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Scientists Develop Robotic Hand For People With Quadriplegia (phys.org) 22

An anonymous reader quotes a report from Phys.Org: Scientists have developed a mind-controlled robotic hand that allows people with certain types of spinal injuries to perform everyday tasks such as using a fork or drinking from a cup. The low-cost device was tested in Spain on six people with quadriplegia affecting their ability to grasp or manipulate objects. By wearing a cap that measures electric brain activity and eye movement the users were able to send signals to a tablet computer that controlled the glove-like device attached to their hand. Participants in the small-scale study were able to perform daily activities better with the robotic hand than without, according to results published Tuesday in the journal Science Robotics. It took participants just 10 minutes to learn how to use the system before they were able to carry out tasks such as picking up potato chips or signing a document. According to Surjo R. Soekadar, a neuroscientist at the University Hospital Tuebingen in Germany and lead author of the study, participants represented typical people with high spinal cord injuries, meaning they were able to move their shoulders but not their fingers. There were some limitations to the system, though. Users had to have sufficient function in their shoulder and arm to reach out with the robotic hand. And mounting the system required another person's help.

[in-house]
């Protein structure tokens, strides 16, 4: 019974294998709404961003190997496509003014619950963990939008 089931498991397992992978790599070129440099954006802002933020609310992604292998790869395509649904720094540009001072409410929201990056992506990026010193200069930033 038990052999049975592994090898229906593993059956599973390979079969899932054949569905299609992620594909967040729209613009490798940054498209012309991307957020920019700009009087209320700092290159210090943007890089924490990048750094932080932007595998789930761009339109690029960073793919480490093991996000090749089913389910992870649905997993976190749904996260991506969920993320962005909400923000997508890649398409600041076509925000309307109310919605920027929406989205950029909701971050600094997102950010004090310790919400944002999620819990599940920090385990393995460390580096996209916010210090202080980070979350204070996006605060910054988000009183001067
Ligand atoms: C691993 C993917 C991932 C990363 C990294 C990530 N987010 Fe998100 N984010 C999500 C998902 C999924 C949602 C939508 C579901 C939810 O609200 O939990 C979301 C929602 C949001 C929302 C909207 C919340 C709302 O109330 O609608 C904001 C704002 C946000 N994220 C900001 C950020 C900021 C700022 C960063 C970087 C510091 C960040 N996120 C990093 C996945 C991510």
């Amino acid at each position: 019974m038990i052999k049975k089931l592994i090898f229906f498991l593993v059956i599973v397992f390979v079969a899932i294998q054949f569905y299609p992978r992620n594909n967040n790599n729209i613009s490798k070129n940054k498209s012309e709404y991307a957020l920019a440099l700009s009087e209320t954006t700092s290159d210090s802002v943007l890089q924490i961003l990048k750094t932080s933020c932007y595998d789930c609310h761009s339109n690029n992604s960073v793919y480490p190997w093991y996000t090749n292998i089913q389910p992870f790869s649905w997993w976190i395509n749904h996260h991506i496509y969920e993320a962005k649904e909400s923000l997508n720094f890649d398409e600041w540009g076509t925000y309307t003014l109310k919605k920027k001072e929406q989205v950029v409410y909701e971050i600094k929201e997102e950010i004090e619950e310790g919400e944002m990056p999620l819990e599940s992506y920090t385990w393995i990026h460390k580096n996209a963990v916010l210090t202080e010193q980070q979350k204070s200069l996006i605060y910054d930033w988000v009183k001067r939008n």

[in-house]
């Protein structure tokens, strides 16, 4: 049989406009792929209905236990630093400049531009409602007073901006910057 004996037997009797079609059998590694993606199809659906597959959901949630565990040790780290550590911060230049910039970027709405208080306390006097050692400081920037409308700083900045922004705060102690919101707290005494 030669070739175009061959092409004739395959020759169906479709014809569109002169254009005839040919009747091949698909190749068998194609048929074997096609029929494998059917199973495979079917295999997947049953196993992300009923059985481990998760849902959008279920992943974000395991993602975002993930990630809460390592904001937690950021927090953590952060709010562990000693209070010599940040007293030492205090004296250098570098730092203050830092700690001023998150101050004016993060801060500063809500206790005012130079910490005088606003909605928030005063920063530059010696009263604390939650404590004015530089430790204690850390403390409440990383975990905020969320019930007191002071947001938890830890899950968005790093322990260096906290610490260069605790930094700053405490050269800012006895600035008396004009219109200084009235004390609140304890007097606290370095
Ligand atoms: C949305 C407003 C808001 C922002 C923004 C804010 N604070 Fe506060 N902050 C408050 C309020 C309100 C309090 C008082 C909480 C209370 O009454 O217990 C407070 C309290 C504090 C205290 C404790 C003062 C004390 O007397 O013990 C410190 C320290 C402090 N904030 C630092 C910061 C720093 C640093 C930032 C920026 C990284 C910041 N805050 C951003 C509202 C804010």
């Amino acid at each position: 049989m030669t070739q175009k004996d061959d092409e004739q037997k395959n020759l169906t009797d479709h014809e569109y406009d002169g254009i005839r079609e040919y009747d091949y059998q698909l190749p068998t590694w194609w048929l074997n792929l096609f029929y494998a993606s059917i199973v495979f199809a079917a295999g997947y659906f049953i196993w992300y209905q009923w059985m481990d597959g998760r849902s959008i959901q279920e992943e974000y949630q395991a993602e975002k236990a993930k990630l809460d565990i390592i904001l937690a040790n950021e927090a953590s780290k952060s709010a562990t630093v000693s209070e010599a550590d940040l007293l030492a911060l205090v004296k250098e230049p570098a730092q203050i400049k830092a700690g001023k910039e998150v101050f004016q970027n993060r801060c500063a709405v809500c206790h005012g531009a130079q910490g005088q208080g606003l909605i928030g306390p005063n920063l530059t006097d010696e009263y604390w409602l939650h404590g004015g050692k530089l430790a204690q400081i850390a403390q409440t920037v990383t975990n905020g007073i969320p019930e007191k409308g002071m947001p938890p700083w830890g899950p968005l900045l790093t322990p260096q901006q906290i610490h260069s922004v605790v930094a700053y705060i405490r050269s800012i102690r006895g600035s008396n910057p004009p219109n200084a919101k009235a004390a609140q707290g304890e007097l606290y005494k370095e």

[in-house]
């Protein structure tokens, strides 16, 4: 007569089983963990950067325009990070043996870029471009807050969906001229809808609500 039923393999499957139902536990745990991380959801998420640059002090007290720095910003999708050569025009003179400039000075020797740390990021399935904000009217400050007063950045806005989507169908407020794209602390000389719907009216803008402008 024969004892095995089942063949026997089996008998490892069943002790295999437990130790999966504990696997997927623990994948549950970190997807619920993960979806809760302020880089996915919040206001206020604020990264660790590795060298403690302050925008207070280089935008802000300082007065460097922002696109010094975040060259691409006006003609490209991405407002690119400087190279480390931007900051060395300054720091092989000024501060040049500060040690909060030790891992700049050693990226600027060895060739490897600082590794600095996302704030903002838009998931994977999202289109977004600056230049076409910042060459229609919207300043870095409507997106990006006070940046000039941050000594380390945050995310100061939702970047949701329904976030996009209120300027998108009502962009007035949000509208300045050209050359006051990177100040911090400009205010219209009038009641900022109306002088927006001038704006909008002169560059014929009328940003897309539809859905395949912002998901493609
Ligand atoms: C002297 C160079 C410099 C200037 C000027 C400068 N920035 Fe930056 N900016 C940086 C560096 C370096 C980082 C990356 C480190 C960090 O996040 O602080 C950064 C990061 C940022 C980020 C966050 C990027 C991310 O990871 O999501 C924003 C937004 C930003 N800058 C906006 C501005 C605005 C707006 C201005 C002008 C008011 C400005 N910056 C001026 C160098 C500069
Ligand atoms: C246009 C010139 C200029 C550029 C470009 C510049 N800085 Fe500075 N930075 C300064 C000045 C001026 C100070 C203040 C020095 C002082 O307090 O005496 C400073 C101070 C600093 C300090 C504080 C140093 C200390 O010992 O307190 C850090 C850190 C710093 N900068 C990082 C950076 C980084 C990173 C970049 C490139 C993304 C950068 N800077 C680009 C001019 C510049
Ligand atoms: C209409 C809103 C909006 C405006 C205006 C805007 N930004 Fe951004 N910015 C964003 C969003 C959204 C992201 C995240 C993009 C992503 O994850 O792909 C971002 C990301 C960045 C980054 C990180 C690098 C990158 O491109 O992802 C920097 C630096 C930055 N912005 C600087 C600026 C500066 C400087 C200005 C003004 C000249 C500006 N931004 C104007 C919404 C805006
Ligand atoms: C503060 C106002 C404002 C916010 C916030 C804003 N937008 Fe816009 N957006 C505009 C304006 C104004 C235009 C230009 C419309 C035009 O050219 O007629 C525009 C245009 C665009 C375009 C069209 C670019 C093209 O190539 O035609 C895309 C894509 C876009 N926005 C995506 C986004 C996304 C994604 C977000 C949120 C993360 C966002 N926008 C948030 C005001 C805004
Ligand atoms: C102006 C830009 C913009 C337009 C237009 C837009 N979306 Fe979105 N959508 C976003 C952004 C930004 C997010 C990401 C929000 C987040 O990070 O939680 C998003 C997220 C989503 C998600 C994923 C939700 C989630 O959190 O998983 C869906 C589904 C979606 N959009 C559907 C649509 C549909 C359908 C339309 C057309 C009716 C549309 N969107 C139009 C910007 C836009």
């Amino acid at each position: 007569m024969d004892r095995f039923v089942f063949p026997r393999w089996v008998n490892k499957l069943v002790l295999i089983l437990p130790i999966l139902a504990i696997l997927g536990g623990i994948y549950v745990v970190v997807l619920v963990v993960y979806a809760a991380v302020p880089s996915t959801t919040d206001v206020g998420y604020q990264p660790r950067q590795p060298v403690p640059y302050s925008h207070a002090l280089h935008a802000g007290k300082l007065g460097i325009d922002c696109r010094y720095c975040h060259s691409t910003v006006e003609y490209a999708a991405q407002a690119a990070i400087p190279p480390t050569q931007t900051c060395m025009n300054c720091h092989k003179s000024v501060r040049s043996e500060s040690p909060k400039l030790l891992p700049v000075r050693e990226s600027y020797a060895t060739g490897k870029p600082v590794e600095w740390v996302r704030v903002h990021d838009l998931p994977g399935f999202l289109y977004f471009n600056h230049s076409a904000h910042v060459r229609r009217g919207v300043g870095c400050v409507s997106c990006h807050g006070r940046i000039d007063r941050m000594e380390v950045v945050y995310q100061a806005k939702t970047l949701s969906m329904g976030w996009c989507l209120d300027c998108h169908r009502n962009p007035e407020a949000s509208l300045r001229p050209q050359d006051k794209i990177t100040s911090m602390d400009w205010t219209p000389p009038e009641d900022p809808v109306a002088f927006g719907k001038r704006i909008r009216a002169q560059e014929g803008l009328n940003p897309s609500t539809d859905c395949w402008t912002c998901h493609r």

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Scientists Develop Robotic Hand For People With Quadriplegia

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  • ... it was hilarious.

  • It took participants just 10 minutes to learn how to use the system before they were able to carry out tasks such as picking up potato chips or signing a document.

    I'm trying to put myself in the shoes of a quadriplegic for a moment, and I'm sure I have no conception of what it must be like; still, I can't help but wonder if there's some other thing I would do 1st with a suddenly available working arm.

  • For whoever wonders how much "low cost" is, here is TFA excerpt:

    Soekadar said the system could be brought to market within two years at a cost of between 5,000 and 10,000 euros ($5,370 to $10,740), depending on functionality.

  • One day when we lost a limb or paralyzed from the waist down, this will be the best technology we hope for to be able to walk once again.

%DCL-MEM-BAD, bad memory VMS-F-PDGERS, pudding between the ears

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